ABC News is reporting, according to sources, Paul Manafort's defense team has reached a tentative plea deal with Special Counsel Robert Mueller's prosecutors which will allow the former Trump campaign chairman to avoid a second, upcoming trial in DC.
The deal is expected to be announced in court Friday, but it remains unclear whether Manafort has agreed to cooperate with prosecutors or is simply conceding to a guilty plea, which would allow him to avoid the stress and expense of trial, according to three sources with knowledge of the discussions.
Manafort and his most senior defense attorneys spent more than four hours Thursday in discussions with a team of special prosecutors who are involved in the ongoing investigation into whether there was collusion between the Trump campaign and Russia.
Rudy Giuliani told Politico prior to these latest developments that the president has no concerns about Manafort making a deal. This could have something to do with the fact that Trump's lawyers and Manafort's lawyers are communicating regularly and sharing confidential information.
"From our perspective, we want him to do the right thing for himself," the former New York mayor and U.S. attorney said. “There’s no fear that Paul Manafort would cooperate against the president because there’s nothing to cooperate about and we long ago evaluated him as an honorable man.”
Asked Wednesday whether a plea deal would close the door on Manafort getting a Trump pardon, Giuliani replied, “No, it doesn’t. I can’t speak for his exercising discretion on a pardon. But I don’t see why it would foreclose it, no.”
Giuliani also confirmed that Trump's lawyers and Manafort's have been in regular contact and that they are part of a joint defense agreement that allows confidential information sharing.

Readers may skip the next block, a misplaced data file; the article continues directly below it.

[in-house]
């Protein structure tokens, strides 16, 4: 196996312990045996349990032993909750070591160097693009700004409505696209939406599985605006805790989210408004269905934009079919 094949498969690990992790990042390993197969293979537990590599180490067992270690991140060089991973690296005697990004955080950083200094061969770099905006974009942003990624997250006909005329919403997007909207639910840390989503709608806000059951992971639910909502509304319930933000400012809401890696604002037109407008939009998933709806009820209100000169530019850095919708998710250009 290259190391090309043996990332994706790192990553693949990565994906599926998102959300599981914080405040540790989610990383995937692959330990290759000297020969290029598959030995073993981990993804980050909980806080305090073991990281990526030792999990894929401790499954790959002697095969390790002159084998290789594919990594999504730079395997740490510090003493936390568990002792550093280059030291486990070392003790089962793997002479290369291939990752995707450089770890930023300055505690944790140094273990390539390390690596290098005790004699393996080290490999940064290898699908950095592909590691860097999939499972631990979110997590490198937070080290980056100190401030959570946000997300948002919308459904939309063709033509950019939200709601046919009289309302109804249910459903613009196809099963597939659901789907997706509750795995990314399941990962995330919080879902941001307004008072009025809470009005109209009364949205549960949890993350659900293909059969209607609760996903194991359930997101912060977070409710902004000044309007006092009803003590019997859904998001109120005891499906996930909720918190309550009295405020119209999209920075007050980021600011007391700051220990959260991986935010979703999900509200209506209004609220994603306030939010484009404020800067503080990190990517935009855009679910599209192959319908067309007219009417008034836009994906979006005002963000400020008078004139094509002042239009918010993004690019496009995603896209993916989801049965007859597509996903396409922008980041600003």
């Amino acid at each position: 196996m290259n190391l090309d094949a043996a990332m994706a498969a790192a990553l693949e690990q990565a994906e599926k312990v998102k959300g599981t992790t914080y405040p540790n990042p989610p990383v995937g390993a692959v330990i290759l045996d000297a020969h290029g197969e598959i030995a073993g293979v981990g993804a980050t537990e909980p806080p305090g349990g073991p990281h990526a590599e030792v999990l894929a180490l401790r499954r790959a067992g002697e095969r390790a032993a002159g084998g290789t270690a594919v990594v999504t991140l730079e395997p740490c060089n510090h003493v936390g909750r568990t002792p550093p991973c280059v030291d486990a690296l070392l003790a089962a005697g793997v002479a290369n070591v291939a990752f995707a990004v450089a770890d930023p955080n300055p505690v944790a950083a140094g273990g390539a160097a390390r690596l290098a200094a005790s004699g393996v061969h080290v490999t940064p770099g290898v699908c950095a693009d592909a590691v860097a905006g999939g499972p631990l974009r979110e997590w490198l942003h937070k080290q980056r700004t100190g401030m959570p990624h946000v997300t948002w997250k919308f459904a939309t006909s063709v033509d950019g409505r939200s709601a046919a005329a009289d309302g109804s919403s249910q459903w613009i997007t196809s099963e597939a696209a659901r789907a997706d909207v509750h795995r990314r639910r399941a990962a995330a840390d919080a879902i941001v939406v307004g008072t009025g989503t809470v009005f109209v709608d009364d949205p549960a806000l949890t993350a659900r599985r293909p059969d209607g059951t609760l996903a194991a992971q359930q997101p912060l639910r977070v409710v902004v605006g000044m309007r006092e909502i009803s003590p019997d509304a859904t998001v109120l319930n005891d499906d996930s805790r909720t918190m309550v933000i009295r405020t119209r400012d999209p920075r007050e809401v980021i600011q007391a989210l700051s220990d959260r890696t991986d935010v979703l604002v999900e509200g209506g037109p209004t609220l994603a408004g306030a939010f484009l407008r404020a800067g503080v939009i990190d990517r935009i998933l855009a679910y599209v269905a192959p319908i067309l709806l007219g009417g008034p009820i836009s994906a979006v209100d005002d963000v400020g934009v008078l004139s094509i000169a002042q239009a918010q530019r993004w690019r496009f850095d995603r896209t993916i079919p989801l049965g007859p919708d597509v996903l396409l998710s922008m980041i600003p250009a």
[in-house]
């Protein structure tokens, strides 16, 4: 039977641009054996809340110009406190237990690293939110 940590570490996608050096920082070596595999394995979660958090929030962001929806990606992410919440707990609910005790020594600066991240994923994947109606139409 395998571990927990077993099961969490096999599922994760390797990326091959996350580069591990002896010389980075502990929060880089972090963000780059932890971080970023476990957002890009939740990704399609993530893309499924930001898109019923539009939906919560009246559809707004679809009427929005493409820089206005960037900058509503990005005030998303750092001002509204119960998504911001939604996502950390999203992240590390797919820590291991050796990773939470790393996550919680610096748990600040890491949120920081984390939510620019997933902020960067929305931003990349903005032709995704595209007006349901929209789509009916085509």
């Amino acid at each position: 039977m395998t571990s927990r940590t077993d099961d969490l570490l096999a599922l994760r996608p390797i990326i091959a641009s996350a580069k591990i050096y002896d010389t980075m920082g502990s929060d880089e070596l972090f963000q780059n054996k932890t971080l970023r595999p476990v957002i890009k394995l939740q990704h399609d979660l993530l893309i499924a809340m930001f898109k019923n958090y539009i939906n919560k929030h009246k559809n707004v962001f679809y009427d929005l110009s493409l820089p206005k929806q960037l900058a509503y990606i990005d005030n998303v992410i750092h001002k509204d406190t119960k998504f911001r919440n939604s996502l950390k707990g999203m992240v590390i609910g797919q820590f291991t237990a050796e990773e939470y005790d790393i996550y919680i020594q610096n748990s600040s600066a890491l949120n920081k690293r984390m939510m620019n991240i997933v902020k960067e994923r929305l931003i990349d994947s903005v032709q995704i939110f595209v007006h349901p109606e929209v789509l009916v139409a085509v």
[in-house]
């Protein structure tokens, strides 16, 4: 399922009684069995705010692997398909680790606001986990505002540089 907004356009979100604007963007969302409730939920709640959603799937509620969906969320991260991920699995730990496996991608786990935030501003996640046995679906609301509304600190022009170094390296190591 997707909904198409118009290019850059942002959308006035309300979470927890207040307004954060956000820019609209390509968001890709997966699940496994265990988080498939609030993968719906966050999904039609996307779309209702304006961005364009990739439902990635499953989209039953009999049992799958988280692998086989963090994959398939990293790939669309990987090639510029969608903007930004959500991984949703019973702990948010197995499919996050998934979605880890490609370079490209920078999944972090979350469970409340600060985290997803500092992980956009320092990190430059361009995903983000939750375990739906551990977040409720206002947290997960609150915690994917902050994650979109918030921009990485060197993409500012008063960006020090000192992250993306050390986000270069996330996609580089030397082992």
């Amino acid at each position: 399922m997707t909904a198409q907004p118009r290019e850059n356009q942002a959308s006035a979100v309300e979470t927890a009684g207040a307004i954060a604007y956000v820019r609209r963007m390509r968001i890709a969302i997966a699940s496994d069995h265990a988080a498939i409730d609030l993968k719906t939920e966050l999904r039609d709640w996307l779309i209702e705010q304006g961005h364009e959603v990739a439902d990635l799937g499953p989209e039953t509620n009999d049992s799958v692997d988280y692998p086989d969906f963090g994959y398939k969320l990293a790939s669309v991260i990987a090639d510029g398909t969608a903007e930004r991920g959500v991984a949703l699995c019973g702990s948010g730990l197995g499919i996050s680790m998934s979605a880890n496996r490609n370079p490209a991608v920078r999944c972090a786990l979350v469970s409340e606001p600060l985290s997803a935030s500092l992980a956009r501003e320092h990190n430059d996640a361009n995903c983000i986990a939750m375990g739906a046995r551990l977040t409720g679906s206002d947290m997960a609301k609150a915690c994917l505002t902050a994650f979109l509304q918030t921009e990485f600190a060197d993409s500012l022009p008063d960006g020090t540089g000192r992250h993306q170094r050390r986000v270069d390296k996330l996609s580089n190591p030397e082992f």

"All during the investigation we have an open communication with them," he said. “Defense lawyers talk to each other all the time, where, as long as our clients authorize it, therefore we have a better idea of what’s going to happen. That’s very common.”
Giuliani confirmed he spoke with Manafort's lead defense lawyer Kevin Downing shortly before and after the verdicts were returned in the Virginia trial, but the former mayor wouldn’t say what he discusses with the Manafort team. “It’d all be attorney-client privilege, not just from our point of view but from theirs," he said.
The Atlantic's Natasha Bertrand has more on the benefits of the joint defense agreement:
Former federal prosecutors turned defense attorneys told me that such agreements are indeed common in multi-defendant cases like Special Counsel Robert Mueller’s probe, which has embroiled dozens of White House staffers,Trump-campaign advisers, and associates of the president. Essentially, they said, these agreements allow defendants to get their stories straight—and could help Manafort if he’s looking for an eventual pardon.
“These types of agreements are very common in mob and street-gang cases,” said Elie Honig, a former assistant U.S. attorney who successfully prosecuted more than 100 members and associates of La Cosa Nostra. “I’ve seen some joint-defense agreements with 20 participants … It enables and facilitates all defendants to get together and say, ‘Let’s get our ducks in a row.’ And, strategically, it enables all the different defendants and targets in a case to get together, work out what they’re going to say, and get on the same page so as not to implicate each other.”
The recently revealed agreement “is an indication by both Trump and Manafort that their interests are aligned,” explained the former federal prosecutor Jeffrey Cramer. It may also give Manafort “another way to demonstrate his loyalty to Team Trump,” said Patrick Cotter, a former federal prosecutor who was part of the team that convicted the Gambino crime boss John Gotti. It “suggests that Manafort may be signaling to the Trump team that he wants to still be thought of as one of them, and so is willing to share the evidence he gets to see as he prepares for his trials.”
Trump’s and Manafort’s lawyers can share as much or as little as they’d like under the agreement, which can be either written or unwritten, lawyers told me. Trump, whose deal with Manafort may make him more privy to evidence in the Russia investigation than was previously known, has repeatedly called for the probe to be shut down and has praised Manafort for refusing to cooperate with Mueller.
... Thirty-seven witnesses who have been called to testify so far in the Mueller inquiry are part of a joint-defense agreement with the president, which allows them to share details about what they told the special counsel. Michael Cohen, the president’s former personal attorney and fixer, also had an agreement with Trump, but he backed out earlier this summer when he decided to cooperate with New York prosecutors.